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Here’s How Colleges Could Get Around The Supreme Court’s Affirmative Action Ruling

  • After the Supreme Court ruled that affirmative action in education admissions is unconstitutional, legal experts have opined that universities may circumvent the ruling.
  • Chief Justice John Roberts’ opinion enables racial characteristics to be inferred and judged via essays and discussions, wrote the experts, though Roberts’ opinion states that efforts to use race indirectly will also be unconstitutional.
  • “[T]he Court appears to be supplying the draft for college essays,” wrote Professor Jonathan Turley of George Washington University.

After the Supreme Court on Thursday ruled that affirmative action in higher education admissions is unconstitutional, legal experts have opined that colleges and universities may be able to circumvent the ruling’s prohibitions on the practice.

The court’s 6-3 majority opinion in Students for Fair Admissions v. Harvard held that the use of race as an explicit factor in admitting a student violates the Equal Protection Clause of the U.S. Constitution’s 14th Amendment, with Chief Justice John Roberts writing that Harvard and the University of North Carolina’s admissions practices “unavoidably employ race in a negative manner, involve racial stereotyping, and lack meaningful end points” when race may be phased out. Some legal experts, however, believe that universities will be able to continue using race by masking its consideration in other aspects of the application process.

“[T]he Court appears to be supplying the draft for college essays. It says that students can still raise (and colleges consider) their individual struggle with racism,” tweeted Jonathan Turley, the J.B. and Maurice Schapiro Professor of Public Interest Law at George Washington University. “[Universities] will now score individual struggles with race as part of the application process. High school academic advisers are likely reframing their essay guidelines as Roberts reads his opinion from the bench,” he added.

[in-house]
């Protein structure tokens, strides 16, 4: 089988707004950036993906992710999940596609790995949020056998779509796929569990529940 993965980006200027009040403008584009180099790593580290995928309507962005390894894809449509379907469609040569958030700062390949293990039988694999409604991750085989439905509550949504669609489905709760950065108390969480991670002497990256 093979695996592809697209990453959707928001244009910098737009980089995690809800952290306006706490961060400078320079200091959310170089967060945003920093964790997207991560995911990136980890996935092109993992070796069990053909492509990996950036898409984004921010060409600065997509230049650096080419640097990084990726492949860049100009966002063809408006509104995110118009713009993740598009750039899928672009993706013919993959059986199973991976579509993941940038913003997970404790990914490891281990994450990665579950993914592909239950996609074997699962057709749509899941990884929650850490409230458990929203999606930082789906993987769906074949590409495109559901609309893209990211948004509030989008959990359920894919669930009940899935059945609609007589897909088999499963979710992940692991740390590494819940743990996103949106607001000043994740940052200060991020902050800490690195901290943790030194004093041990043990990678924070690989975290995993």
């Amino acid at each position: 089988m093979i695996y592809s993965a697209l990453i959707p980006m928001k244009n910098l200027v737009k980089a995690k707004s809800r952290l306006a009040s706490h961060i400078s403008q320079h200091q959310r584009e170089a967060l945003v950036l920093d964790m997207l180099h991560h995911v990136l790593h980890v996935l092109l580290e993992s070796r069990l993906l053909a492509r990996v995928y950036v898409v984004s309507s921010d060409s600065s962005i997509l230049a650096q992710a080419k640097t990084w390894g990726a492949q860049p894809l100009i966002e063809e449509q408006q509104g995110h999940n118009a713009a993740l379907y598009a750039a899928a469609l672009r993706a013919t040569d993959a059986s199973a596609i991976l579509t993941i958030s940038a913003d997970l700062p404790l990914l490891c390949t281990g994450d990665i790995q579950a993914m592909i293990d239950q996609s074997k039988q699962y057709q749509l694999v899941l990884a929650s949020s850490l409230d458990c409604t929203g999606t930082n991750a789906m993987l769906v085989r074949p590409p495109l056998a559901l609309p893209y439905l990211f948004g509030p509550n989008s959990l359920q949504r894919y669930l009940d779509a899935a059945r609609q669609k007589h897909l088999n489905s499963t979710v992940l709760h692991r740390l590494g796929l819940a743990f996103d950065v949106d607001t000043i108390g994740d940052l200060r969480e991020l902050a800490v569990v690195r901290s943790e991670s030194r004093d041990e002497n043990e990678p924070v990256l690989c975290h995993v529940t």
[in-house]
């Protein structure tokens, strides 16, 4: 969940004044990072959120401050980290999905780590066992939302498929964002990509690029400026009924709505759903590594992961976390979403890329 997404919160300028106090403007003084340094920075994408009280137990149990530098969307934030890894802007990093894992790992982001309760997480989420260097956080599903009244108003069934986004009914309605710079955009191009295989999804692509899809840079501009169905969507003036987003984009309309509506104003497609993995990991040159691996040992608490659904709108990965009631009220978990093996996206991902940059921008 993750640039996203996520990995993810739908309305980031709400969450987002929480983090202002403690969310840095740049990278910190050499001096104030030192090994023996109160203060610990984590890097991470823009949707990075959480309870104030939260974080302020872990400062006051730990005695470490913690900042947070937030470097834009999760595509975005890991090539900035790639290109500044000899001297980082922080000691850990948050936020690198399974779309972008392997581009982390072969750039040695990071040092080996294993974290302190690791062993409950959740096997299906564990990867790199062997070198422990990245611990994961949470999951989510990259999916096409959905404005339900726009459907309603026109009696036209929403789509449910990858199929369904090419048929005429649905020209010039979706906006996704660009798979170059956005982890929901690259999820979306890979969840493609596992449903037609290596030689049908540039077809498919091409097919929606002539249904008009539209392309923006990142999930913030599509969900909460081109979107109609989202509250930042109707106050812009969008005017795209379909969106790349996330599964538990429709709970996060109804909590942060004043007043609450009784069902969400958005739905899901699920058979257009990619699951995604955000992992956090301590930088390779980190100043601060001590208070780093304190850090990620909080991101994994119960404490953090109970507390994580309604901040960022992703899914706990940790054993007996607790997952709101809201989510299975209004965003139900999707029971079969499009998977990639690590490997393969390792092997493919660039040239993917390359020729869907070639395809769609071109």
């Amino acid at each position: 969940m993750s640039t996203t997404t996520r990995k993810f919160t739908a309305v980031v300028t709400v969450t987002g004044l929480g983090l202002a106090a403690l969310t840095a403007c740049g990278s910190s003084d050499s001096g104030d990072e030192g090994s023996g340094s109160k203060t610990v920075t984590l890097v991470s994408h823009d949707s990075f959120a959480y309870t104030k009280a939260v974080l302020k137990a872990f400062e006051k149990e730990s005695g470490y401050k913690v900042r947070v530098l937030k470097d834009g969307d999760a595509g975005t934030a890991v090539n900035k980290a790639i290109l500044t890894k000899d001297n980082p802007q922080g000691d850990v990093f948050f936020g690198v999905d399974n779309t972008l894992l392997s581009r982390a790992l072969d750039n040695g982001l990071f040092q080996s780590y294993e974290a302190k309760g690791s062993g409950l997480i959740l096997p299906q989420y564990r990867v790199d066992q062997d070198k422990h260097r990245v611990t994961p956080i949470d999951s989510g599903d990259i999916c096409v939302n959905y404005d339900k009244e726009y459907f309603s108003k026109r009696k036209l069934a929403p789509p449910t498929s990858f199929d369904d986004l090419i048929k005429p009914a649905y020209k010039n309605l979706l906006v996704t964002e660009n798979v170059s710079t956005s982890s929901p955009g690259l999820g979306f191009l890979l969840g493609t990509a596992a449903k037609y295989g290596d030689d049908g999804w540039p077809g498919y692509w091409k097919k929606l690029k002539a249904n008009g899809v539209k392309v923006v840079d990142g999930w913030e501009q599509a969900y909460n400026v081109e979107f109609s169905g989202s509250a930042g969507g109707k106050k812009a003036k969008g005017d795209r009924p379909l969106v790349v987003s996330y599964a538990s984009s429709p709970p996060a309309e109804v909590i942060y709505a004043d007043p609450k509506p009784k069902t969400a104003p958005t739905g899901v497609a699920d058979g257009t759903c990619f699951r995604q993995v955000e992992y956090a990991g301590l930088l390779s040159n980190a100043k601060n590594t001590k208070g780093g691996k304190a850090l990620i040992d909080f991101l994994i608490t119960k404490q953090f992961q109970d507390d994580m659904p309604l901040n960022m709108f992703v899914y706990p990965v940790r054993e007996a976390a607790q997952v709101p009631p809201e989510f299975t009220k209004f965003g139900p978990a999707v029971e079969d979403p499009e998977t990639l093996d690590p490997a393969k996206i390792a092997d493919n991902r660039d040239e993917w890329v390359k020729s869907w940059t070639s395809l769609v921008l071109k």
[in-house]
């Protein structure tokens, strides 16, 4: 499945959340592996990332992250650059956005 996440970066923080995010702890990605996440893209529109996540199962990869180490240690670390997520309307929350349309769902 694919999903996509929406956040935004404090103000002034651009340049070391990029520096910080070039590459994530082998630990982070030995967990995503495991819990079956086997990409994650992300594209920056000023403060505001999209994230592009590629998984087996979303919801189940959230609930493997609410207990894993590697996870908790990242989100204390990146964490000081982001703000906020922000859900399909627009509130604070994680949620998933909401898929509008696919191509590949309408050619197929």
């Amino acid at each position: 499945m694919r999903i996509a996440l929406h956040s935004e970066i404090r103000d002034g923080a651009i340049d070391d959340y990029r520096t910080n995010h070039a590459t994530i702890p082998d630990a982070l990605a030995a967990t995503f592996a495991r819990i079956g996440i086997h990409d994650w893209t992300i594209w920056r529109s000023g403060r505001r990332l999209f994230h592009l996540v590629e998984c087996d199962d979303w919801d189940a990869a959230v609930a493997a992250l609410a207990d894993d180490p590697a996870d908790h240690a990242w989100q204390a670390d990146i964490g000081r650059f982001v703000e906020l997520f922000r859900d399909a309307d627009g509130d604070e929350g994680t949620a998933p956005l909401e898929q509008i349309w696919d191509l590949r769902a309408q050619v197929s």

Turley’s tweet referred to a passage of the court’s holding where Roberts wrote that “nothing prohibits universities from considering an applicant’s discussion of how race affected the applicant’s life, so long as that discussion is concretely tied to a quality of character or unique ability that the particular applicant can contribute to the university.” In her dissent, Justice Sonia Sotomayor wrote that “[t]his supposed recognition that universities can, in some situations, consider race in application essays is nothing but an attempt to put lipstick on a pig.”

Roberts responded in his opinion by writing that “despite the dissent’s assertion to the contrary, universities may not simply establish through application essays or other means the regime we hold unlawful today,” adding that “[a] dissenting opinion is generally not the best source of legal advice on how to comply with the majority opinion.”

Some left-leaning legal scholars echoed Turley’s view. Neal Katyal, a Georgetown University Law Center professor who acted as Solicitor General in the Obama administration, tweeted that the “Court leaves open the door to self-identification,” citing Roberts’ passage in the opinion.

Other experts took a different view and believe the ruling’s prohibitions will be very difficult to overcome in an indirect manner. “[A]ttempts to reverse-engineer particular racial diversity levels—for instance, strongly favoring first-generation college students who grew up speaking Spanish in one-parent households or setting different income thresholds for certain groups of students—may be legally fraught,” said Gail Heriot, a member of the U.S. Commission on Civil Rights, in comments to The Wall Street Journal.

The University of California system may be instructive. After a state referendum in 1996 where voters approved a ban on the use of race in admissions at public universities, the university’s ten campuses established links with minority-heavy high schools and community centers to encourage applicants to apply, with admissions officers then paying attention to those biographical details intersecting with its partnerships, per the WSJ.

Harvard University, in an email following the decision, noted that the court’s decision allows for “an applicant’s discussion of how race affected his or her life,” indicating that it will rely on that phrase to continue regarding race in admissions.

“[I]t does not end *all* race-based affirmative action, but it *severely limits* how universities can consider race in admissions decisions,” tweeted Steve Vladeck, a professor of law at the University of Texas at Austin, while also notingthat “[t]he majority does not expressly overrule Grutter or formally bar *all* race-based affirmative action.”

“It’s ending it without ending it,” said Vladeck.

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